IS there any way to convert the report into something more positive? Should I apply for national patents even if the ISR is negative?
You have the possibility of getting a more positive opinion by requesting PCT Chapter II, also known as International Preliminary Examination, which is subject to payment to fees. You can choose any International Preliminary Examination Authority that you have the right to depending on the Receiving Office with which you filed your PCT applications. If you filed your PCT with e.g. the Spanish Patent and Trademark Office (OEPM), the IPEAs available to you are the OEPM and the European Patent Office (EPO); with e.g. the EPO as Receiving Office, the only IPEA available to you is the EPO. You can find this information in Annex C of your Receiving Office in the PCT Applicant's Guide.
If the International Searching Authority and the IPEA are the same, you must file claim amendments and/or arguments, otherwise the same negative written opinion will be issued by the IPEA because it is drawn up by the same examiner. If the IPEA and the ISA are not the same, then it could go down differently even without claim amendments and/or arguments.
You should not take the ISR nor the written opinion at face value, they might be wrong, or a different set of claims might be patentable, or the subject-matter be found patentable by other patent offices. For example, a written opinion drawn up by the EPO has, in my view, little value when it comes to the patentability in the US, and vice versa. Opinions drawn up by the German Patent and Trademark Office (DPMA) are valuable for patent prosecution before the EPO and vice versa. But I cannot say the same for the OEPM-EPO pair; it is not bidirectional though, OEPM opinions have not so much value when prosecuting an EP patent application, but EPO opinions have relevance when prosecuting a Spanish patent application.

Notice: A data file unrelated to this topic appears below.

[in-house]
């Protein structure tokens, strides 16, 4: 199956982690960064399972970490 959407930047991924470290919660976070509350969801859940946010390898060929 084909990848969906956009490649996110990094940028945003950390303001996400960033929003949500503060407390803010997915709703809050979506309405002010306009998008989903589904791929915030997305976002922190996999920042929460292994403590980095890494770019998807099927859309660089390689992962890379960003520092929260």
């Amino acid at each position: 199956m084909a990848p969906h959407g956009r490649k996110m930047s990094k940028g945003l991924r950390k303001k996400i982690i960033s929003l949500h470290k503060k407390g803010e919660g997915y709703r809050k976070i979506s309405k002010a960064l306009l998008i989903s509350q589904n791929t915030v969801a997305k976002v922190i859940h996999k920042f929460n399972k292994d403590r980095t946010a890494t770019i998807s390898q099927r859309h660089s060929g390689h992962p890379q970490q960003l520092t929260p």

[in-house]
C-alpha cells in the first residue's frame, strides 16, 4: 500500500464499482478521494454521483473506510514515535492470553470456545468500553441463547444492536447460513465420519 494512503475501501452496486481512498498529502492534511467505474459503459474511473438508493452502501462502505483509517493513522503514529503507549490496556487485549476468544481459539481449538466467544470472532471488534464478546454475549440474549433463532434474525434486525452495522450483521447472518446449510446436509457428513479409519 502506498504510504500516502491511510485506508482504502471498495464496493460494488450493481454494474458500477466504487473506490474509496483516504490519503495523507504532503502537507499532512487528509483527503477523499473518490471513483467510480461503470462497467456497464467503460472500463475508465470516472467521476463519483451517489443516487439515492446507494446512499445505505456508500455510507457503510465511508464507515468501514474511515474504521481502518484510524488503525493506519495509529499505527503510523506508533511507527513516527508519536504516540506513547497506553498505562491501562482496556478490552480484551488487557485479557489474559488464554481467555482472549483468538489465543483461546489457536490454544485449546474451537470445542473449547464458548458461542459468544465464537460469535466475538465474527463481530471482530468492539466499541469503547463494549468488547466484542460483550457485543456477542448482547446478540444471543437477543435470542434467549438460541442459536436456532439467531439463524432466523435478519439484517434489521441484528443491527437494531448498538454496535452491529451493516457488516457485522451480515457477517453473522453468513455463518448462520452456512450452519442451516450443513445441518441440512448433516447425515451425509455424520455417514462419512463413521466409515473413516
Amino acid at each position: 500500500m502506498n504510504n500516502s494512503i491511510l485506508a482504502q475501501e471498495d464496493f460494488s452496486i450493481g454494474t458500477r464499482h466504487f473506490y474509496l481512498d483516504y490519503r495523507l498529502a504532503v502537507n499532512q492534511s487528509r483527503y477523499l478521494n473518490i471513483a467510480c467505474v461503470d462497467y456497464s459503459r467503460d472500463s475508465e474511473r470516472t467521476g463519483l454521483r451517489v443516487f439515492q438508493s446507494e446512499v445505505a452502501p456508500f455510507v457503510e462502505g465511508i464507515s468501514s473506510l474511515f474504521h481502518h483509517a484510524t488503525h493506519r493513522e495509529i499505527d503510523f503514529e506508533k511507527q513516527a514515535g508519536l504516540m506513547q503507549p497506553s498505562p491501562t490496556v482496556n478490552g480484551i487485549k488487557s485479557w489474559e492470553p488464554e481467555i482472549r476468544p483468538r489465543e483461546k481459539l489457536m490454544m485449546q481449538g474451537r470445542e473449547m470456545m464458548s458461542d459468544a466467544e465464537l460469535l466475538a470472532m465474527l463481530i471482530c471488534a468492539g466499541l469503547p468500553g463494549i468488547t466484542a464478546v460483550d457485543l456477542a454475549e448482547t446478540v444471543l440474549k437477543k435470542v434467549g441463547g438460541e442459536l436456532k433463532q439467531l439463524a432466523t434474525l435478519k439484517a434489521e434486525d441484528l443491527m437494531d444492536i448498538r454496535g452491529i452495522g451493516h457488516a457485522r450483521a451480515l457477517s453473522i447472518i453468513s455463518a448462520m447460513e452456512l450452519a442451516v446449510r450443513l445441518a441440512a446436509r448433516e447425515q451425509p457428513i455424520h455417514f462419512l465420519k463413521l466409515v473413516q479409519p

If after reviewing the prior art, the objections, and the description of your PCT you do not see any way out, or at least some inventive subject-matter that would confer you an adequate scope of protection, then abandoning the PCT to prevent its publication could be a wise move (to be requested at least 15 days before the 18 months have passed from the earliest priority date/filing date). That is, if you do not want your PCT to become prior art or draw your competitors' attention.